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Illustrator: Job description

An illustrator uses creative skills in art and design to communicate a story, message or idea. Illustrators work to commercial briefs to inform, persuade or entertain a client's intended audience, adjusting the mood and style of images accordingly.

Work is predominantly freelance. Possible markets include:

  • editorial (magazines, newspapers and comics);
  • books;
  • advertising (posters, storyboards, press);
  • fashion (forecasting);
  • merchandising (greetings cards, calendars, t-shirts, ceramics, etc.);
  • corporate work (brochures, catalogues);
  • multimedia (video games, websites, animation).

Specialist areas include scientific, technical and medical illustration. In these fields, illustrators create illustrations for text and reference books that may show new products, processes or techniques.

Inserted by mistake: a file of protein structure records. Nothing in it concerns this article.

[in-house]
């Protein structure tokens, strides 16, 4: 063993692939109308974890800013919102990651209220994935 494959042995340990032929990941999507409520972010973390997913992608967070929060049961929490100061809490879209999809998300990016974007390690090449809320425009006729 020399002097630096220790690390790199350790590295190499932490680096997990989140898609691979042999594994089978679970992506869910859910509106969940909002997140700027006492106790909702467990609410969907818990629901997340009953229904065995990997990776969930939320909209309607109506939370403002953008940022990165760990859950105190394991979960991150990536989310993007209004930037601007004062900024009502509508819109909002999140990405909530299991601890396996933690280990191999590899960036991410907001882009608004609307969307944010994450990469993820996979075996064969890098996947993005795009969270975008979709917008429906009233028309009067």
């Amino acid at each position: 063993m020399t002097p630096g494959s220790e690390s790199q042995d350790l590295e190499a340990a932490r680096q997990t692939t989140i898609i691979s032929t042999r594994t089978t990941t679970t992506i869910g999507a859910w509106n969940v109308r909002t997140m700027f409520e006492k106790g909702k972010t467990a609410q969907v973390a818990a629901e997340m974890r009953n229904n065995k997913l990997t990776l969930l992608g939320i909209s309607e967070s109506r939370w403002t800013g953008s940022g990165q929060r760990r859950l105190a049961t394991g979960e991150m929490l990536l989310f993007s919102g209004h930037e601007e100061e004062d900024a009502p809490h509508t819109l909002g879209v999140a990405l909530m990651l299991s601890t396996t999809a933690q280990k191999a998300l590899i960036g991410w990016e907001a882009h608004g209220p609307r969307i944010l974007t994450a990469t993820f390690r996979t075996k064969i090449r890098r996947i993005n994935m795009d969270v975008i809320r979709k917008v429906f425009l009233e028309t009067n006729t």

Typical work activities

Work activities typically involve:

  • liaising with clients, editors and authors in order to understand and interpret their business needs;
  • gaining knowledge of appropriate styles;
  • negotiating pricing and deadlines;
  • analysing a brief's specification and the text to be illustrated as well as researching sources;
  • thinking creatively and using imagination to produce new ideas;
  • creating images and designs by using the traditional hand skills of drawing and painting, alongside other techniques, to meet design briefs;
  • using computer-aided design (CAD) packages to scan images and change size, colours and other elements;
  • providing roughs for approval;
  • redefining a brief through further consultation with the client to include new ideas or text as appropriate;
  • running the business, when working freelance;
  • speculatively approaching potential commissioners to seek new sources of work;
  • working within a set timescale, often to tight deadlines;
  • creating original pieces for self-promotion;
  • researching appropriate galleries to find suitable venues to exhibit work.

Have you considered these other jobs?

 
 
AGCAS
Written by AGCAS editors
Date: 
November 2012
 

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